By Amy Goodman with Denis Moynihan
Federal authorities are investigating whether officials of the government south of the border participated in a citizen’s kidnapping and torture—Canadian authorities, that is, investigating the possible role of U.S. officials in the “extraordinary rendition” of Canadian citizen Maher Arar. “Extraordinary rendition” is White House-speak for arresting someone and secretly sending him to another country, where he is likely to be tortured. Arar revealed that, for the past four years, the Royal Canadian Mounted Police (RCMP) has been investigating possible roles of U.S. and Syrian officials in his rendition and torture. This announcement follows the U.S. Supreme Court’s decision that it will not consider Arar’s case, ending his pursuit of justice through U.S. courts.
Arar is the Canadian citizen seized by U.S. officials while changing planes in New York, heading home from a family vacation in September 2002. He was secretly sent to Syria by the Bush administration, where he was held for almost a year in a gravelike cell. He was repeatedly tortured, then returned home to Canada, without charge, a broken man. In 2004, the Center for Constitutional Rights filed suit in U.S. federal court on Arar’s behalf as he recovered in Canada. While his legal case came to an end this week, his fight against impunity continues.
Ontario Justice Dennis O’Connor headed the Canadian government’s inquiry into Arar’s arrest, removal to Syria and subsequent torture. From 2004 to 2006, O’Connor interviewed scores of people and reviewed thousands of documents. The inquiry completely exonerated Arar. The conservative Canadian Prime Minister Stephen Harper apologized, and Arar was awarded $11.5 million in reparations and legal fees. Now, we learn, the RCMP, the Canadian equivalent of the FBI, is conducting an investigation that could lead to criminal charges. Arar told me: “They’ve been collecting evidence. They’ve been interviewing people both in Canada and internationally … their focus is on the Syrian torturers, as well as those American officials who were complicit in my torture.”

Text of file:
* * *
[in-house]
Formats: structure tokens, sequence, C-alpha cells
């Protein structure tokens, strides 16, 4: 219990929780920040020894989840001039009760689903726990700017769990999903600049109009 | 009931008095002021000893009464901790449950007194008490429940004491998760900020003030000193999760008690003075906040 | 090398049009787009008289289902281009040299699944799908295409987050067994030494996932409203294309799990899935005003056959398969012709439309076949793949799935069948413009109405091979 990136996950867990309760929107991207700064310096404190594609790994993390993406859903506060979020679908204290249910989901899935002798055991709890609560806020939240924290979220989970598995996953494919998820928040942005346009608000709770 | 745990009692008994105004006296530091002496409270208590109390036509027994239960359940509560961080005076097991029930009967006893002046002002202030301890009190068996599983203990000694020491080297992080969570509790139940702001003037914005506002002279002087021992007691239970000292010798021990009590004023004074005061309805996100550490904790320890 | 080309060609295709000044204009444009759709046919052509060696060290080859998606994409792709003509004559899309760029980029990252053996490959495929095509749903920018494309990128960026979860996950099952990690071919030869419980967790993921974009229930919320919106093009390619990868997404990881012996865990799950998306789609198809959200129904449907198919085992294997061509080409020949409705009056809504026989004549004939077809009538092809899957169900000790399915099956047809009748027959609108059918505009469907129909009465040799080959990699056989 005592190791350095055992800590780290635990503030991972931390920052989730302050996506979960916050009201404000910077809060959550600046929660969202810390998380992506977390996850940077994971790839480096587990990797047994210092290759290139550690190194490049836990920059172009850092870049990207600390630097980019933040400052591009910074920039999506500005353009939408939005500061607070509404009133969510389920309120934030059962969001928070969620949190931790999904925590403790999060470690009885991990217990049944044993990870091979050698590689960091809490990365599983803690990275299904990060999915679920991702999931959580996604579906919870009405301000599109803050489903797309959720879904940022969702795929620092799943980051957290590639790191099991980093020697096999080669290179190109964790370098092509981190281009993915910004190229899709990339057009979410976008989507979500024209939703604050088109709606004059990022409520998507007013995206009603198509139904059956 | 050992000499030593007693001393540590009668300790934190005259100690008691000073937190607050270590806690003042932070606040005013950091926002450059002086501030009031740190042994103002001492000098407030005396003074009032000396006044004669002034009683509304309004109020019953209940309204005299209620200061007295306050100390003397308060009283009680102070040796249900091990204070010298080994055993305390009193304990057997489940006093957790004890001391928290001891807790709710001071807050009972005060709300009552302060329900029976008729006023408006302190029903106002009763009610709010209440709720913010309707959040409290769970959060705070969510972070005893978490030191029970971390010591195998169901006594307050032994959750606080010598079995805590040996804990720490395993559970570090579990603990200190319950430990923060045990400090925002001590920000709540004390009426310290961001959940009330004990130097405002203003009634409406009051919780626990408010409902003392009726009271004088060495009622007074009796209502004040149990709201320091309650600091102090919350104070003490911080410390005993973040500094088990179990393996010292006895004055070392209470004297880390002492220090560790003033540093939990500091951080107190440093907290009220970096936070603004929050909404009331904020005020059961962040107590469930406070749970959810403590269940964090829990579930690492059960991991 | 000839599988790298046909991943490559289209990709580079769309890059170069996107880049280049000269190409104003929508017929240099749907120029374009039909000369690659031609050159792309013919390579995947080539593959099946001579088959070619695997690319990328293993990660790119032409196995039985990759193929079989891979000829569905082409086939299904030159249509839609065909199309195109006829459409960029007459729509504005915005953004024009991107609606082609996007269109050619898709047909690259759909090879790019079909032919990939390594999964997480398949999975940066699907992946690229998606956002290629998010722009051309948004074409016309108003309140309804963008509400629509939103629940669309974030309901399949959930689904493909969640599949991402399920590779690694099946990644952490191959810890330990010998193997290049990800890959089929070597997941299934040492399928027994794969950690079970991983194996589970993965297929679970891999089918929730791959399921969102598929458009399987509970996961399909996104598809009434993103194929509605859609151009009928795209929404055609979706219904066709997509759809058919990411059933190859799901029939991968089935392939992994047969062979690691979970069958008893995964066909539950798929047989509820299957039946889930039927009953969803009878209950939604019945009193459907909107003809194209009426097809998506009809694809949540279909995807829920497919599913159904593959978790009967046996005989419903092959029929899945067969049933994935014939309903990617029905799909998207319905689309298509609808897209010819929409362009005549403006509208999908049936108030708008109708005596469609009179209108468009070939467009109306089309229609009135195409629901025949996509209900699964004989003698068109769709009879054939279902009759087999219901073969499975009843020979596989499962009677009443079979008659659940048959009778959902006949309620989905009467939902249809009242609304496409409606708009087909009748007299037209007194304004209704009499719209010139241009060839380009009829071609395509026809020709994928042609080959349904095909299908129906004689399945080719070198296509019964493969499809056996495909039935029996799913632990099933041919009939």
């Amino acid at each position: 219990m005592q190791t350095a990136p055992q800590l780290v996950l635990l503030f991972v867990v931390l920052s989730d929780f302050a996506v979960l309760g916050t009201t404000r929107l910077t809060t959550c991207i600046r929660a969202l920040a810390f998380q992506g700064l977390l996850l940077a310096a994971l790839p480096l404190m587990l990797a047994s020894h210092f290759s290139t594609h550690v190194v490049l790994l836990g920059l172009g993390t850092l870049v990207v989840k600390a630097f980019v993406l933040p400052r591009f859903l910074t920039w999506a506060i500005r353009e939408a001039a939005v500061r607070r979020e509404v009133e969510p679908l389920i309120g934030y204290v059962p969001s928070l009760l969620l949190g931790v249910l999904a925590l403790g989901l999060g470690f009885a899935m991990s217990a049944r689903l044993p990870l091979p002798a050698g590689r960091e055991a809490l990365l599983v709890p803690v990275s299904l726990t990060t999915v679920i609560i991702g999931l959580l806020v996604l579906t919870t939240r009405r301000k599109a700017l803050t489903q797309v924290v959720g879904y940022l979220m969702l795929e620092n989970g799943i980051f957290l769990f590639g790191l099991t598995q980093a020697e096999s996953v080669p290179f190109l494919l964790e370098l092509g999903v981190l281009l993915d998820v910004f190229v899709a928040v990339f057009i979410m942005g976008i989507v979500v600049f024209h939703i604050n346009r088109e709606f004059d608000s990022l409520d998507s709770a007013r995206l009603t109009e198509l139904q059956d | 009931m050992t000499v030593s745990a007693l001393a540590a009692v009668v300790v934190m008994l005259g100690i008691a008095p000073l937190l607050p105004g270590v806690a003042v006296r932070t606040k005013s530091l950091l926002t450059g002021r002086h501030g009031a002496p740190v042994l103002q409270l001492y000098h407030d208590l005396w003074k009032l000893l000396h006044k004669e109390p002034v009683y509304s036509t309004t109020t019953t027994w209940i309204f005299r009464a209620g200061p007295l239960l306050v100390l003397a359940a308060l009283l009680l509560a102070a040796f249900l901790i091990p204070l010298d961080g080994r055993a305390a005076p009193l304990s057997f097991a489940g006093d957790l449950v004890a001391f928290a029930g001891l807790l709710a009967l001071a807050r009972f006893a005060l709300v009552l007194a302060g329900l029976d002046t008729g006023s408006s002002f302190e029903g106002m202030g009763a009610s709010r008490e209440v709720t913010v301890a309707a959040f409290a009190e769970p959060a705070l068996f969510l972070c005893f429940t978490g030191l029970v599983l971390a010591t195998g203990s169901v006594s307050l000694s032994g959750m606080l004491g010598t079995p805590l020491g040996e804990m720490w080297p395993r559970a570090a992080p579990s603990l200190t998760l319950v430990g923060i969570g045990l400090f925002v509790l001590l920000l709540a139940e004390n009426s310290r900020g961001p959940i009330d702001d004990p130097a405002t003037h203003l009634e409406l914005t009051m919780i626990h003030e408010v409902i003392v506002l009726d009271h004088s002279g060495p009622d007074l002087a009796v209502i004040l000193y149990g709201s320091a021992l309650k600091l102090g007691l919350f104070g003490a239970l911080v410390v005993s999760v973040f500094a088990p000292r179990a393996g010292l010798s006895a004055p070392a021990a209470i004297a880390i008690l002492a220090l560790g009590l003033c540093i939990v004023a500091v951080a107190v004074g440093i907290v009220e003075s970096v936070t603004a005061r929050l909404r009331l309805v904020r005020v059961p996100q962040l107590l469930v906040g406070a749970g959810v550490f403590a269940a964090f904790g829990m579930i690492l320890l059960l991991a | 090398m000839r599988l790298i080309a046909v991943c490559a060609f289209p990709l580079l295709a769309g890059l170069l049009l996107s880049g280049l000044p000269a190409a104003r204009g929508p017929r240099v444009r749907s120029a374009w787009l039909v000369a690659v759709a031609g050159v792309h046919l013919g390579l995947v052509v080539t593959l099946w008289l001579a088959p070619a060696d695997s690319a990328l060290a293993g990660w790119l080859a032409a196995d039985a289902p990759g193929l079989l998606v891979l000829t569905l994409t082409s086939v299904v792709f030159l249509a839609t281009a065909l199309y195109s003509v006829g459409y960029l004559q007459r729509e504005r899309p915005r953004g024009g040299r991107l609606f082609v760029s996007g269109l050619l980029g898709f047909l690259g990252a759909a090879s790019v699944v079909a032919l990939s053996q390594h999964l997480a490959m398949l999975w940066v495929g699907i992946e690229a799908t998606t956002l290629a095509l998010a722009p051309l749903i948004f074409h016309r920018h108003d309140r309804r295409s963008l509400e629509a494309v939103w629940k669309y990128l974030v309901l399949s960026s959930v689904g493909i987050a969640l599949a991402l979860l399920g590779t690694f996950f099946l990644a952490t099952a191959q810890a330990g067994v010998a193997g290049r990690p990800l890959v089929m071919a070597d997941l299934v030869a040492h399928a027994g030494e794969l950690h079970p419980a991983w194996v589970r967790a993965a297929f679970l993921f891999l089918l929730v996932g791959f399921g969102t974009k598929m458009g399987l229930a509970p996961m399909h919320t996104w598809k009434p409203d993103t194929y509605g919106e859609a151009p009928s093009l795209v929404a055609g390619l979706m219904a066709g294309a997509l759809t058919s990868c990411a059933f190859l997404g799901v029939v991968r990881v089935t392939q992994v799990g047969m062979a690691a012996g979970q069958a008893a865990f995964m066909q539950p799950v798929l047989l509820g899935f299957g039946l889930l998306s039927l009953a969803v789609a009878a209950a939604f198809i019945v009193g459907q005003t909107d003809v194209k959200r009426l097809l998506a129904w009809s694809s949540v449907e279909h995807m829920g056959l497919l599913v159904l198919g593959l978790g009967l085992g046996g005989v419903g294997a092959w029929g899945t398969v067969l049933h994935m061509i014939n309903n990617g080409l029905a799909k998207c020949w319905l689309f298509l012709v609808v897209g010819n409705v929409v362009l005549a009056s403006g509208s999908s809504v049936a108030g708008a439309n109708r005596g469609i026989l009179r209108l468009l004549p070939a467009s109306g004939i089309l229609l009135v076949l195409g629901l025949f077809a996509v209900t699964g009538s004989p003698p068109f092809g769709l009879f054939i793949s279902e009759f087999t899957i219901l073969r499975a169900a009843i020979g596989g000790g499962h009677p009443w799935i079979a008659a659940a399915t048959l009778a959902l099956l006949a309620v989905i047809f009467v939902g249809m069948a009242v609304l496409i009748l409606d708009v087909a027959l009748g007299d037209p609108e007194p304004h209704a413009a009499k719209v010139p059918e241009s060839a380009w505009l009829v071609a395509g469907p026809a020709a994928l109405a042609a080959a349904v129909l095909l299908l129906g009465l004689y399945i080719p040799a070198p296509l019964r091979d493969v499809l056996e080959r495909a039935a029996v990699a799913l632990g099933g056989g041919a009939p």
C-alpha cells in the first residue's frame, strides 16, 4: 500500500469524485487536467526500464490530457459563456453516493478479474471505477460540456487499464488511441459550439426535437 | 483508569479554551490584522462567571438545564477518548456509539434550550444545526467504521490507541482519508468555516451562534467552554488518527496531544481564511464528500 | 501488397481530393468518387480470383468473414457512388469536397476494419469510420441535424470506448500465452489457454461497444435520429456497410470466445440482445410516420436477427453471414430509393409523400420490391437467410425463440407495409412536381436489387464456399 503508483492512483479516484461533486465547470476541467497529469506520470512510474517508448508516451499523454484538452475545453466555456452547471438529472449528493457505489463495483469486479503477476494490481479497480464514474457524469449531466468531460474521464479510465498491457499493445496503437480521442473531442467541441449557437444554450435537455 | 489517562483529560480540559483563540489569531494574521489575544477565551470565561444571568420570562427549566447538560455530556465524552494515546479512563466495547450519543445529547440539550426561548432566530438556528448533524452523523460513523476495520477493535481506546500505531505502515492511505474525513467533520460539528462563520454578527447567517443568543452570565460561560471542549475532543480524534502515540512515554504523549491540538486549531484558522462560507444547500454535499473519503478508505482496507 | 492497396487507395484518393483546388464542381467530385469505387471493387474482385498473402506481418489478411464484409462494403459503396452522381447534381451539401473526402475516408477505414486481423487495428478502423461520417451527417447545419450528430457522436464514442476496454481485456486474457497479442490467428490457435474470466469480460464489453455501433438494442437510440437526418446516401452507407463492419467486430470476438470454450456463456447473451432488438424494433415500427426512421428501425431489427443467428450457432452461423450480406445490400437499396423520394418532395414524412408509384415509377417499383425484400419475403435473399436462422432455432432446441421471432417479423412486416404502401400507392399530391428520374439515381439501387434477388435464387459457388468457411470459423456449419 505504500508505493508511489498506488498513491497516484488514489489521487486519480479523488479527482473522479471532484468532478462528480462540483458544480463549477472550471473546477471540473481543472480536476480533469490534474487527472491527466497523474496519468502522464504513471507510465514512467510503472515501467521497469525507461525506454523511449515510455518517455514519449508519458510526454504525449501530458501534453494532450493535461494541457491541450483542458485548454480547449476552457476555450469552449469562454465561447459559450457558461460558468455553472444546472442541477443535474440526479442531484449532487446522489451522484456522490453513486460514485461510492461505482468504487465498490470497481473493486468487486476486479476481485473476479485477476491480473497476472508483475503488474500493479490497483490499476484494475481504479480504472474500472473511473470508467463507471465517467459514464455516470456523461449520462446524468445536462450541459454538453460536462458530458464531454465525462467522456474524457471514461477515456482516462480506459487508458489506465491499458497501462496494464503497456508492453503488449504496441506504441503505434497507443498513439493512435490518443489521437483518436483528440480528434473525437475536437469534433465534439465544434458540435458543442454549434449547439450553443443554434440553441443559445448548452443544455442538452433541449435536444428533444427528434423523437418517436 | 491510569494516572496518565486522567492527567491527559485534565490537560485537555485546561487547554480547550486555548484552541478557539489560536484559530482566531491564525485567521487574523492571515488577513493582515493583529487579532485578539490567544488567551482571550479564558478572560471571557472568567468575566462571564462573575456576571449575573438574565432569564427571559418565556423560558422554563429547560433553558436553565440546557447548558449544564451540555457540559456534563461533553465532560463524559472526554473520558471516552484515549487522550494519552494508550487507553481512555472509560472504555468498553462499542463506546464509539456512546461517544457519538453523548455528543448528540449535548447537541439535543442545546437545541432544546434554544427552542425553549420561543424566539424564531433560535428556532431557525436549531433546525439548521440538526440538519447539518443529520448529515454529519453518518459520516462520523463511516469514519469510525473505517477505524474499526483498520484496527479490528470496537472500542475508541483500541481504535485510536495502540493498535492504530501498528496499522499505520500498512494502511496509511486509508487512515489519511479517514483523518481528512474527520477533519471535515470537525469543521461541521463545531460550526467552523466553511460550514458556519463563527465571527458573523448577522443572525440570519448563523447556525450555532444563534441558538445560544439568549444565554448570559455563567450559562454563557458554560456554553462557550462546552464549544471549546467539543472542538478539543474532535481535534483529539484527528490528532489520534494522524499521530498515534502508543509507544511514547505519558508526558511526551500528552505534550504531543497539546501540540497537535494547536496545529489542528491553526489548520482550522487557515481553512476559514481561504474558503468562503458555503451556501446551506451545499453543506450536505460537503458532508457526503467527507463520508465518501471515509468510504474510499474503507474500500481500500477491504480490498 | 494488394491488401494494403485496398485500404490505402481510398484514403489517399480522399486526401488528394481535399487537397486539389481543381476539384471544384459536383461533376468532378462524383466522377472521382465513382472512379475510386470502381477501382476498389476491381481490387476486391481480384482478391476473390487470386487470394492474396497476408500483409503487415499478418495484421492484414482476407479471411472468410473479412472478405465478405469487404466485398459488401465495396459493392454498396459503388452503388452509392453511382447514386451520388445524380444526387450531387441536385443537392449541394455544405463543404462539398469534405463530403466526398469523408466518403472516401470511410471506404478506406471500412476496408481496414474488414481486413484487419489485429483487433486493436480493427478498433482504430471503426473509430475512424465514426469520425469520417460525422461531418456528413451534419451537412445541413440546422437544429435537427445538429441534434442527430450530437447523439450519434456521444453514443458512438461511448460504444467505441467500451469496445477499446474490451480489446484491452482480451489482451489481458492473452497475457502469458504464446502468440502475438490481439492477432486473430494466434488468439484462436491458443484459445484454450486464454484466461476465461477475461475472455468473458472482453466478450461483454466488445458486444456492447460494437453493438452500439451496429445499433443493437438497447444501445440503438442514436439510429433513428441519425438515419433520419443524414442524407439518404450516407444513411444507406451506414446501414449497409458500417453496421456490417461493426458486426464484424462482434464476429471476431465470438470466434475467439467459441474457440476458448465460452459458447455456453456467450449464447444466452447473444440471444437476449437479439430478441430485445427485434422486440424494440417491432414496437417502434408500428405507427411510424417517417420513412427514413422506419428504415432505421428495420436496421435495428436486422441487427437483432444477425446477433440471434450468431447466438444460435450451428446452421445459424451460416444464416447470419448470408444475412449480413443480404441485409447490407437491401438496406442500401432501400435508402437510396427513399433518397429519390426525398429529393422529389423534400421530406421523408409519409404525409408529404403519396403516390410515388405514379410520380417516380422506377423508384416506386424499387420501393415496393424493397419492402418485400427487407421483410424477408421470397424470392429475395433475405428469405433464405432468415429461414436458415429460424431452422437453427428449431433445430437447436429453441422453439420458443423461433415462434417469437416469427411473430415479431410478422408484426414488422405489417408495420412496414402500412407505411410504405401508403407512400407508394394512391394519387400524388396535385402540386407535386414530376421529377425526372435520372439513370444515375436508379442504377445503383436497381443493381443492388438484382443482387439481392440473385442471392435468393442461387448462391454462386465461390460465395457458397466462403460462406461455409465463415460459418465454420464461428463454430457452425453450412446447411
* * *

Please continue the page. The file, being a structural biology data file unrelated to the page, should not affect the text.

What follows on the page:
If the RCMP charges U.S. officials with complicity in the abduction and torture of Arar, it would put the strong extradition treaty between the U.S. and Canada to the test. In the meantime, the Center for Constitutional Rights is encouraging people to contact the White House and their representatives in Congress to demand redress for Arar, including an apology, his removal from the terrorist watch list, financial damages, an investigation and assurances that no one else will suffer a similar fate.
Sen. Patrick Leahy of Vermont, who chairs the powerful Judiciary Committee, expressed his disappointment with this week’s Supreme Court decision, saying the Arar case “remains a stain on this nation’s legacy as a human-rights leader around the world … the United States has continued to deny culpability in this case.” Back in a January 2007 hearing, Leahy fumed at then-Attorney General Alberto Gonzales: “We knew damn well, if he went to Canada, he wouldn’t be tortured. He’d be held. He’d be investigated. We also knew damn well, if he went to Syria, he’d be tortured.”
The Obama administration continues controversial Bush-era policies, with detention without charge at Guantanamo and the Bagram air base, and with, as Leahy has noted, reliance on “state secrets” privilege to dodge legal actions to expose and punish torture. On the same day as this week’s Supreme Court announcement, another court in Washington, D.C., acquitted 24 anti-torture activists who were arrested at the U.S. Capitol on Jan. 21, 2010, the day by which President Barack Obama originally pledged Guantanamo would be closed. Their banner read “Broken Promises, Broken Laws, Broken Lives.” Several were arrested inside the Capitol Rotunda while conducting a funeral service for three Guantanamo prisoners who may have been tortured to death. The U.S. government claims they committed suicide.
Maher Arar has completed his Ph.D. in Canada and founded an online news magazine, prism-magazine.com. He has been focusing on the case of Canadian citizen Omar Khadr, who was arrested in Afghanistan as a child and has grown to adulthood in the Guantanamo prison. Arar, married with two children, told me, “The struggle for justice and struggle against oppression has become a way of life for me, and I can never go back to just a simple 9-to-5 engineer anymore.”
Amy Goodman is the host of “Democracy Now!,” an independent, daily global TV/radio news hour airing on more than 950 stations in the United States and around the world. She is the author of “Breaking the Sound Barrier,” recently released in paperback and now a New York Times best-seller.
© 2011 Amy Goodman